Something from my culture of origin: Me and My Daddy Listen to Bob Marley by Ann Pancake. I’m a native West Virginian, and have a special affinity for stories about my Appalachian homeland. Also, I was roommates with her brother during college for a while.
I started out with a pretty ambitions reading goal of all the unread books in my Audible collection. When I actually checked to see how many unread books I had, it turned out to be about 25 books. After doing some quick math, this translated to over 320 hours of reading or about 3 hours of reading every single day through August 31. Since I barely get half an hour of free time every day, this seemed like an over ambitious goal. So, I broke down my books into 3 categories, fiction, education non-fiction, and history non-fiction. My new goal is to read three books from each category this summer, which I think is a little more reasonable. My first book this week was Dead Ice by Laurell K. Hamilton. Hamilton’s Anita Blake series is one of my favorite series books full of horror, action, sci-fi and more. My next pick will have to be something from non-fiction, maybe The Global Achievement Gap by Tony Wagner.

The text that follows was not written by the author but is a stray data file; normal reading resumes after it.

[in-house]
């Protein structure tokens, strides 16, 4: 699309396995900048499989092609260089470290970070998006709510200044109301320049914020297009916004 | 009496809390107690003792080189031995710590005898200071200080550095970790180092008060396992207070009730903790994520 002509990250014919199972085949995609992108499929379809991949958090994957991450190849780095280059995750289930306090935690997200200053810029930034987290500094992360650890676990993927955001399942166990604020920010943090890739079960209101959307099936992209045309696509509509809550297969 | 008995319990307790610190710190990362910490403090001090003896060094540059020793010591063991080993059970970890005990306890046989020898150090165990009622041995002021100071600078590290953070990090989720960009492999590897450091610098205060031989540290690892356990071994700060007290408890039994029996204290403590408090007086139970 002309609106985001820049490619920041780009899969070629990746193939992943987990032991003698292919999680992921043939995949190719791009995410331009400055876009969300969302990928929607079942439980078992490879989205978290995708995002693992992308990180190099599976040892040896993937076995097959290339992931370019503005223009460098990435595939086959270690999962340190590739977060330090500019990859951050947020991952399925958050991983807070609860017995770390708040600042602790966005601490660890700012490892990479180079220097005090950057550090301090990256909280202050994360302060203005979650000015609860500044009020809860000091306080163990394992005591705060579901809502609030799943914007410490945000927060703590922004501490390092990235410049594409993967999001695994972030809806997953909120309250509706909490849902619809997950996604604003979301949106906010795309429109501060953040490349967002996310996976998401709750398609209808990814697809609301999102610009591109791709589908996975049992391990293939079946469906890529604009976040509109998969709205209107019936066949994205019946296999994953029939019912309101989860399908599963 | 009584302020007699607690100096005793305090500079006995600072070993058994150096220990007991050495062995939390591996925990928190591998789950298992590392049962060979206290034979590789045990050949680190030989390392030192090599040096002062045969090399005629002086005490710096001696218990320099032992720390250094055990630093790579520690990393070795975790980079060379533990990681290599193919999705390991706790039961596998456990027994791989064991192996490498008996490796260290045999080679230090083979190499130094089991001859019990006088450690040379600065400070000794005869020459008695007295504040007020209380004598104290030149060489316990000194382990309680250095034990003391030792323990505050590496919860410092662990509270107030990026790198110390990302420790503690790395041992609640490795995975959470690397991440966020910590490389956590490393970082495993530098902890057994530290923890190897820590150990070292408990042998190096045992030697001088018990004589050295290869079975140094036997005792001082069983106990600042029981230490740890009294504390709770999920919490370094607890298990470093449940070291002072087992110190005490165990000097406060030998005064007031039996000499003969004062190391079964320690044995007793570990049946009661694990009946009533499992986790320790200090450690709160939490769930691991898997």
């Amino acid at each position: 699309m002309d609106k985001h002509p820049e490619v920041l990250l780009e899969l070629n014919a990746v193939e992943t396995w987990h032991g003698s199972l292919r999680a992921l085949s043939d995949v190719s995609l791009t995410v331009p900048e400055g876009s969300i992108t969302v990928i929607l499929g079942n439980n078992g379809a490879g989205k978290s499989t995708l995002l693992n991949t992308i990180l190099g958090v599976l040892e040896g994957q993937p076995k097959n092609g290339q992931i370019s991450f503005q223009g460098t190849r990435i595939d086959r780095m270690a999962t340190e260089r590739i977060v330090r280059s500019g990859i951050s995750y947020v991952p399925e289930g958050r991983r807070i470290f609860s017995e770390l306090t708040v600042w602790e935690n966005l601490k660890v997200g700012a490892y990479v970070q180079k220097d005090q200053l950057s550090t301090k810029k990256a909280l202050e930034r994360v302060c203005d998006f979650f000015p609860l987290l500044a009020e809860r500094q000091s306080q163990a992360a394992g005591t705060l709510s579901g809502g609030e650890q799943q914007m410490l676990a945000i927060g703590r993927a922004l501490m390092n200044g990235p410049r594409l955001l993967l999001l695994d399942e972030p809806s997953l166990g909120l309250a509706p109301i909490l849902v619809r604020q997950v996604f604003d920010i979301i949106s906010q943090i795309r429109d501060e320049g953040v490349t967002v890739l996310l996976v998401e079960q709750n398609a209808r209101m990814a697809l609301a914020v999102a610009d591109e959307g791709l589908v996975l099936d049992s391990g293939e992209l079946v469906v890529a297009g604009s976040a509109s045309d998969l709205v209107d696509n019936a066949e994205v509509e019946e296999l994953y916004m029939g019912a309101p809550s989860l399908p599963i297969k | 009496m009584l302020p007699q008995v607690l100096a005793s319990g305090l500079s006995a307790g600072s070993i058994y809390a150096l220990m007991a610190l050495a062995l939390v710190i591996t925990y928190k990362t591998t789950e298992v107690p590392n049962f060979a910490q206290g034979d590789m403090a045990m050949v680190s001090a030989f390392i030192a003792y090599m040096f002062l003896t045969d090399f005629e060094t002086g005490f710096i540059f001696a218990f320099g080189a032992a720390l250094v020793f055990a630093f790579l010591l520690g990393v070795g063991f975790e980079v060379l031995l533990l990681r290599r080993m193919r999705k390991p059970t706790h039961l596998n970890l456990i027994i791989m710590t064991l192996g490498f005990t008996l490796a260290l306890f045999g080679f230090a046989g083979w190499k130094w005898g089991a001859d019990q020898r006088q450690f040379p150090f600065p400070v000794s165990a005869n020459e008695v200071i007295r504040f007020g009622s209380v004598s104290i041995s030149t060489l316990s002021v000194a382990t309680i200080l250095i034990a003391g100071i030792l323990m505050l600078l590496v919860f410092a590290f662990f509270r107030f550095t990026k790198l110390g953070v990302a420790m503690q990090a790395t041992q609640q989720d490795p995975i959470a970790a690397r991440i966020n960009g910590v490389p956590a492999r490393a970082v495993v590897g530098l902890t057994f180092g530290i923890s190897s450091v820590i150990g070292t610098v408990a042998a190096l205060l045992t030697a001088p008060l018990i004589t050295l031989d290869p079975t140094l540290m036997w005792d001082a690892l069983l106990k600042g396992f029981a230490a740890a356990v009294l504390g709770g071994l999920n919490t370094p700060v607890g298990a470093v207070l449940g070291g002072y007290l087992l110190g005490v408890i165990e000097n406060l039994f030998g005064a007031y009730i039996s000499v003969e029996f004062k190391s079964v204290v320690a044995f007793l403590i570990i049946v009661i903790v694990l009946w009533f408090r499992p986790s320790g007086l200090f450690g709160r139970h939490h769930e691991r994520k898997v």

I’ve got a long list of books on my ‘to-read’ list. Some of them have been there for ages, and keep getting pushed to the bottom (you know how it is….when someone tells you about an especially good, or new book that you just have to read… the list just never ends). So this summer, I’m going to the bottom of my list and challenging myself to read books that I have been putting off. The Fountainhead, by Ayn Rand, as well as Africa: Altered States, Ordinary Miracles, by Richard Dowden are two that will definitely bump their way to the top! Another mini goal I have for myself is to read a couple of nonfiction books. I have a tendency to shy away from nonfiction!
Ready? Set? GOAL: Sign up for Summer Reading at carnegielibrary.org/summer, set your goal, receive encouragement and tips, and be entered to win some awesome prizes.